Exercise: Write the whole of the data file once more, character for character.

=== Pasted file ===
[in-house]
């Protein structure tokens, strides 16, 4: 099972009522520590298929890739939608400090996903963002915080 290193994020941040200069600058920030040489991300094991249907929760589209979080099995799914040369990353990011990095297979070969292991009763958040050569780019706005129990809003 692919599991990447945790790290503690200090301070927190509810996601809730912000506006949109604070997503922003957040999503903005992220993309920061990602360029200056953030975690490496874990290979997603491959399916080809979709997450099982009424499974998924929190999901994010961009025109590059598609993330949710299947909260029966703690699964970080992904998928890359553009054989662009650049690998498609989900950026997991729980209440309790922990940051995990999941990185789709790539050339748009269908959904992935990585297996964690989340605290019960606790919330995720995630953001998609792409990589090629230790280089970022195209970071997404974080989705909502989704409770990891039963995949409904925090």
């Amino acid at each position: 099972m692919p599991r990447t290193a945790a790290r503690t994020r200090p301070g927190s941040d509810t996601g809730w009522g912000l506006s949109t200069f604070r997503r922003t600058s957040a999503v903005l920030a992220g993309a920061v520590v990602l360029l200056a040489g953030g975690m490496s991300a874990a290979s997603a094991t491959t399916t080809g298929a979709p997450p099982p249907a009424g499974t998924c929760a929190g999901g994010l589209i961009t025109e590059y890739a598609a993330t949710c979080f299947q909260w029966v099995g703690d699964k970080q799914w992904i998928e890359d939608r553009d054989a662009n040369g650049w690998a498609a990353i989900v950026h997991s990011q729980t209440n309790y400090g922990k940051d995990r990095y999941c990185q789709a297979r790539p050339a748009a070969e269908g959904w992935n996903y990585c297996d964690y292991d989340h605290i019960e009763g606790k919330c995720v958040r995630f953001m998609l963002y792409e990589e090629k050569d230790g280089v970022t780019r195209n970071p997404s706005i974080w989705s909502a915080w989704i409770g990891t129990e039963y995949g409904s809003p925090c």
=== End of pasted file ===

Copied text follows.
[in-house]
């Protein structure tokens, strides 16, 4: 099972009522520590298929890739939608400090996903963002915080 290193994020941040200069600058920030040489991300094991249907929760589209979080099995799914040369990353990011990095297979070969292991009763958040050569780019706005129990809003 692919599991990447945790790290503690200090301070927190509810996601809730912000506006949109604070997503922003957040999503903005992220993309920061990602360029200056953030975690490496874990290979997603491959399916080809979709997450099982009424499974998924929190999901994010961009025109590059598609993330949710299947909260029966703690699964970080992904998928890359553009054989662009650049690998498609989900950026997991729980209440309790922990940051995990999941990185789709790539050339748009269908959904992935990585297996964690989340605290019960606790919330995720995630953001998609792409990589090629230790280089970022195209970071997404974080989705909502989704409770990891039963995949409904925090």
């Amino acid at each position: 099972m692919p599991r990447t290193a945790a790290r503690t994020r200090p301070g927190s941040d509810t996601g809730w009522g912000l506006s949109t200069f604070r997503r922003t600058s957040a999503v903005l920030a992220g993309a920061v520590v990602l360029l200056a040489g953030g975690m490496s991300a874990a290979s997603a094991t491959t399916t080809g298929a979709p997450p099982p249907a009424g499974t998924c929760a929190g999901g994010l589209i961009t025109e590059y890739a598609a993330t949710c979080f299947q909260w029966v099995g703690d699964k970080q799914w992904i998928e890359d939608r553009d054989a662009n040369g650049w690998a498609a990353i989900v950026h997991s990011q729980t209440n309790y400090g922990k940051d995990r990095y999941c990185q789709a297979r790539p050339a748009a070969e269908g959904w992935n996903y990585c297996d964690y292991d989340h605290i019960e009763g606790k919330c995720v958040r995630f953001m998609l963002y792409e990589e090629k050569d230790g280089v970022t780019r195209n970071p997404s706005i974080w989705s909502a915080w989704i409770g990891t129990e039963y995949g409904s809003p925090c």